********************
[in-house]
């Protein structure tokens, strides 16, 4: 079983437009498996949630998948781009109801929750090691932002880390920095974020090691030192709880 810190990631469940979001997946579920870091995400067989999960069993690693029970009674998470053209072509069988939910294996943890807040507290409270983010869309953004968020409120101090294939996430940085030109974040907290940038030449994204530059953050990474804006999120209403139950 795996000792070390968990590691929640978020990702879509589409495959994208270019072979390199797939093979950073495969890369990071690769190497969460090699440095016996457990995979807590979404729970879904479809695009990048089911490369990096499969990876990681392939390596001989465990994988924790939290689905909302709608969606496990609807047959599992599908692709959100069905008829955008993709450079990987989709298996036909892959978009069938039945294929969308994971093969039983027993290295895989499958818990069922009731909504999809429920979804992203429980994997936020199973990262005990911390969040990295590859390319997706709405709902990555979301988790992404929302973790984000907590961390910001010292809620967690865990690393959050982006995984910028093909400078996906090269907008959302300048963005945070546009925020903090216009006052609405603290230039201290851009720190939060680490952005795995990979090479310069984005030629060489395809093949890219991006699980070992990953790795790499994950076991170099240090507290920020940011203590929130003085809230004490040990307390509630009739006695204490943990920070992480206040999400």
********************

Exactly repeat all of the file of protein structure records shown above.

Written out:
[in-house]
């Protein structure tokens, strides 16, 4: 079983437009498996949630998948781009109801929750090691932002880390920095974020090691030192709880 810190990631469940979001997946579920870091995400067989999960069993690693029970009674998470053209072509069988939910294996943890807040507290409270983010869309953004968020409120101090294939996430940085030109974040907290940038030449994204530059953050990474804006999120209403139950 795996000792070390968990590691929640978020990702879509589409495959994208270019072979390199797939093979950073495969890369990071690769190497969460090699440095016996457990995979807590979404729970879904479809695009990048089911490369990096499969990876990681392939390596001989465990994988924790939290689905909302709608969606496990609807047959599992599908692709959100069905008829955008993709450079990987989709298996036909892959978009069938039945294929969308994971093969039983027993290295895989499958818990069922009731909504999809429920979804992203429980994997936020199973990262005990911390969040990295590859390319997706709405709902990555979301988790992404929302973790984000907590961390910001010292809620967690865990690393959050982006995984910028093909400078996906090269907008959302300048963005945070546009925020903090216009006052609405603290230039201290851009720190939060680490952005795995990979090479310069984005030629060489395809093949890219991006699980070992990953790795790499994950076991170099240090507290920020940011203590929130003085809230004490040990307390509630009739006695204490943990920070992480206040999400």